Outside of the hardcore guitar geeks amongst us Godin is a name that rarely comes up. In fact, even within the hardcore guitar geek community, Godin is a name that rarely comes up. Why this is so is one of life’s great mysteries.
I had recently been jamming with some chaps in a blues band. They play a bit of blues, a bit of rock and some soul for good measure. Whilst a Strat would have covered the required sounds, I somehow wanted to justify this musical venture a reason to go on the lookout for a new guitar. Like I needed a reason.
In all honesty a Strat or Tele would have been adequate, however being a somewhat compulsive guitar buyer, who doesn’t own a guitar with P90s, this seemed as good a time as any to investigate. The P90 sound is one that although admired in great measure, too often goes ignored. The iconic 50s Goldtop Les Paul with P90s used by Freddie King and Leslie West with his Les Paul Juniors have shown the world how the humble P90 is more than capable of anything you throw at it.
Although there are quite a few P90 equipped guitars on the market today, Gibson being one of the more prominent, none of the guitars that were immediately available struck me. I considered buying a solidbody guitar and finding some humbucker sized P-90s from BareKnuckle or Seymour Duncan and wiring them together, then a Godin passed my way.
I have several friends and a former tutor who use Godin guitars, primarily the nylon strung multiac guitars. They have nothing but great things to say about the guitars, and they are absolutely correct. Godin guitars receive very high praise and for good reason. The guitars are made to such high standards and with great components it is a touch disconcerting as to why they do not have the recognition they deserve.
My first impressions of the Godin were very promising. The guitar is rock solid without being too weighty. The guitar is well balanced and not neck heavy. The controls are well placed, with the nice touch of having chrome controls knurled making them easy to adjust. Although the vast majority of my guitars have quite a pronounced vintage radius, or a modern Fender radius the flatter radius of the Godin was a welcomed change. After an hour of messing around with the Godin you soon end up flying around the fingerboard. Although there is a change in feel between a Fender and a Godin, you’ll soon end up adjusting to the change in radius and scale length.
The fret work is great for a guitar as affordable as this. The fret ends are finished incredibly well. The frets themselves are of the modern variety being fairly pronounced and wide allowing easy bends and legato playing.
Although the workmanship is excellent, the only part of the guitar that is a little unfinished is the recesses for the strings which could have had a little more attention. This is of course a minor gripe with an excellent guitar.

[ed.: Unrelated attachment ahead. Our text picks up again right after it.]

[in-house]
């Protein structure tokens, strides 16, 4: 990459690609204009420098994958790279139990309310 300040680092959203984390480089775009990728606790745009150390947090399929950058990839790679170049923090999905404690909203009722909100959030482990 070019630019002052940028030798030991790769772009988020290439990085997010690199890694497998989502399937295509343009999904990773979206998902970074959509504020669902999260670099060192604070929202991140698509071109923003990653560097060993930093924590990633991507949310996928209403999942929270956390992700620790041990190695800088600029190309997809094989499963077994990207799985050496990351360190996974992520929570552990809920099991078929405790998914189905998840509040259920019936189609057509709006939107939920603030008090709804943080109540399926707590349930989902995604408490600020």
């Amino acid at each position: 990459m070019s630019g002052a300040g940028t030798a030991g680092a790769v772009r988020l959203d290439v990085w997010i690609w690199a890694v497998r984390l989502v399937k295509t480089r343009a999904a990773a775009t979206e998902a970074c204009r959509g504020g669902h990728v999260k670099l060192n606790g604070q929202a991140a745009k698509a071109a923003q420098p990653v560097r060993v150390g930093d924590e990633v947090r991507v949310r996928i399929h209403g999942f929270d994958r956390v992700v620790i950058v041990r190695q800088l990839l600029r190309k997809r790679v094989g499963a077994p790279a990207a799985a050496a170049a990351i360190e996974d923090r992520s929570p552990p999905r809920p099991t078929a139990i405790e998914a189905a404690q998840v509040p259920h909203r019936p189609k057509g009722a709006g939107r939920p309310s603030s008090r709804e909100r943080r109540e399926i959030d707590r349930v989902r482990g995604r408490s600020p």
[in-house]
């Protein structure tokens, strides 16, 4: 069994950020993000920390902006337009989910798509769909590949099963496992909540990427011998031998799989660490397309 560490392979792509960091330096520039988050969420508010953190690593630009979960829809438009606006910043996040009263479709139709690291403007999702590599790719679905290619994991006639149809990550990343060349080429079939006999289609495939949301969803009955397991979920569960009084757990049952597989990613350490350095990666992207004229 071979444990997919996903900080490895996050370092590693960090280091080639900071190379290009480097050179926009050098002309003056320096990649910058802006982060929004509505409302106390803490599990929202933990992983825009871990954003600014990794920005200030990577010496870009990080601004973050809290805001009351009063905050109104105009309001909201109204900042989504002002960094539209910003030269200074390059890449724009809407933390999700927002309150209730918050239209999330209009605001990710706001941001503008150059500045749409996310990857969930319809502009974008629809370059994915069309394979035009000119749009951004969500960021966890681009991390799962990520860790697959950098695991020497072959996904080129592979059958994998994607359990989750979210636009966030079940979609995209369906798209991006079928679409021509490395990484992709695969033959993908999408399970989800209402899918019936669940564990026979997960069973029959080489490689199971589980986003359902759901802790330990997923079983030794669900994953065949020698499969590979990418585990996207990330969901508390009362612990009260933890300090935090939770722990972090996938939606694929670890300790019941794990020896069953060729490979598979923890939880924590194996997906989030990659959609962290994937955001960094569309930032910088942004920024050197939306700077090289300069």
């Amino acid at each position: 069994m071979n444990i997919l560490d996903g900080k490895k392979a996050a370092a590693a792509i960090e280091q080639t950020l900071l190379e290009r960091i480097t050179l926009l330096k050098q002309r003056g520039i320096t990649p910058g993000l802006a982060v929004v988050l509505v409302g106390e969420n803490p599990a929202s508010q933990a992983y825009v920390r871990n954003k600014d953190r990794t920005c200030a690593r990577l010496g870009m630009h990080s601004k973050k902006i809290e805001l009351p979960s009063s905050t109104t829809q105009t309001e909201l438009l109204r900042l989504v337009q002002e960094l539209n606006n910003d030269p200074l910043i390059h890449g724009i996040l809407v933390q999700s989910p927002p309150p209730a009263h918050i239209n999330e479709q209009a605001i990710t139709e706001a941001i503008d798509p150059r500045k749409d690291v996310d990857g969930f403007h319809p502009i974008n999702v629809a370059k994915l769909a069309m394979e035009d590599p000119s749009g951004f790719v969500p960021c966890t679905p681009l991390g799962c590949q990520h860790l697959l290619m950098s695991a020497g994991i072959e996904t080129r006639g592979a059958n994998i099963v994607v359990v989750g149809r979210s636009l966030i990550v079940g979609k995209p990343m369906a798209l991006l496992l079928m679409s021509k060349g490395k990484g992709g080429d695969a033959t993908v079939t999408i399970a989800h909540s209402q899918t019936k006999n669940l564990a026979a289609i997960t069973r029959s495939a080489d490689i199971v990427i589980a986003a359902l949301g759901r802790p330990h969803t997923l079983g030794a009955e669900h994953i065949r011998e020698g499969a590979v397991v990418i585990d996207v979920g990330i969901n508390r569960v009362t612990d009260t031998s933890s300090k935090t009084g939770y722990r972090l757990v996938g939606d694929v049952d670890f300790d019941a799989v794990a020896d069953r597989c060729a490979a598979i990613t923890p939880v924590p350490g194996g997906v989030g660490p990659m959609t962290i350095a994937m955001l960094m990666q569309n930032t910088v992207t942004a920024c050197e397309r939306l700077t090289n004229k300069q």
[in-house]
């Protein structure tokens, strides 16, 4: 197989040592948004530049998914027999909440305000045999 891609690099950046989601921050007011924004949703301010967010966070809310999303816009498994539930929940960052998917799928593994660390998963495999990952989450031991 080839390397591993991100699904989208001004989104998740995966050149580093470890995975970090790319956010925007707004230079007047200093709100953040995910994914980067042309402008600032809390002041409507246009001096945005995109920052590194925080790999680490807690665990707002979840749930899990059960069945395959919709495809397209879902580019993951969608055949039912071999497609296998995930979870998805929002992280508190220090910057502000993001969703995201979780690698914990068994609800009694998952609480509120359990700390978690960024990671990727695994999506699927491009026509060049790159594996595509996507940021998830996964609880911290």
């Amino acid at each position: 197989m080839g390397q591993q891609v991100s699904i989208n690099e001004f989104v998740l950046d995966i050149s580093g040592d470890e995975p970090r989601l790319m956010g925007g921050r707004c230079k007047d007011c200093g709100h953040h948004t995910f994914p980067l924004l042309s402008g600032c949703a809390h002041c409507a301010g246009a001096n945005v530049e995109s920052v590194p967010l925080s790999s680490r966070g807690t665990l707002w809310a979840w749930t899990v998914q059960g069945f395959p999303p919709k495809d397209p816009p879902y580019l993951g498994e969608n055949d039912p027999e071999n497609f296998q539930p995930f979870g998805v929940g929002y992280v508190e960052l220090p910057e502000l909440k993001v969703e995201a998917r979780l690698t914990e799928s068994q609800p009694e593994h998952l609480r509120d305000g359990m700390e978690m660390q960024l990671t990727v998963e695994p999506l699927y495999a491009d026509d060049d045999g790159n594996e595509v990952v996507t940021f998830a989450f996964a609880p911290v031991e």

All things considered, if the cost of a set of pickups will set you back £100 or so, plus the cost of fitting them, and then the cost of the guitar itself, the Godin becomes very attractive.
The Godin, despite not being contoured in the same way a LP or Strat it it is very comfortable under the arm, when seated and standing, having a no frills work horse feel. The tuners feel secure and are accurate whilst still being easy to adjust.
My only reservations for recommending this guitar are; it appears relatively infrequently on the used market so quite hard to try out, Godin’s don’t hold their value when they do sell on the used market, and lastly – the neck.
The neck on this guitar is a chunky one, to me at least. Certainly think more 50s Les Paul than slim. By no means a baseball bat of a neck, slim it ain’t.
The pickups are worth the cost of the guitar on their own. They really are something else. I have always been a fan of Seymour Duncan pickups and these just reinforce that admiration. The pickups are noticeably beefier than your regular single coils, and in this instance almost like a lower output hum bucker than a single coil. When you roll the volume down on the guitar the pickups react accordingly and clean up really well yet respond with more bite when you dig in with the pick.
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What it all boils down to is that this is unquestionably a great guitar. I certainly love the guitar, I like the quirky headstock, which is not to everyone’s taste but it grows on you.
If you are in the market for great guitars with a difference you can’t go wrong with a Godin
Currently Listening to – Joy Spring – Larry Coryell
Products have been purchased with my own money with no incentive to review from Godin or any other manufacturer or distributor. I receive absolutely no payment in any kind for this review. Thoughts are my own and are positive because I wanted the product as I like it.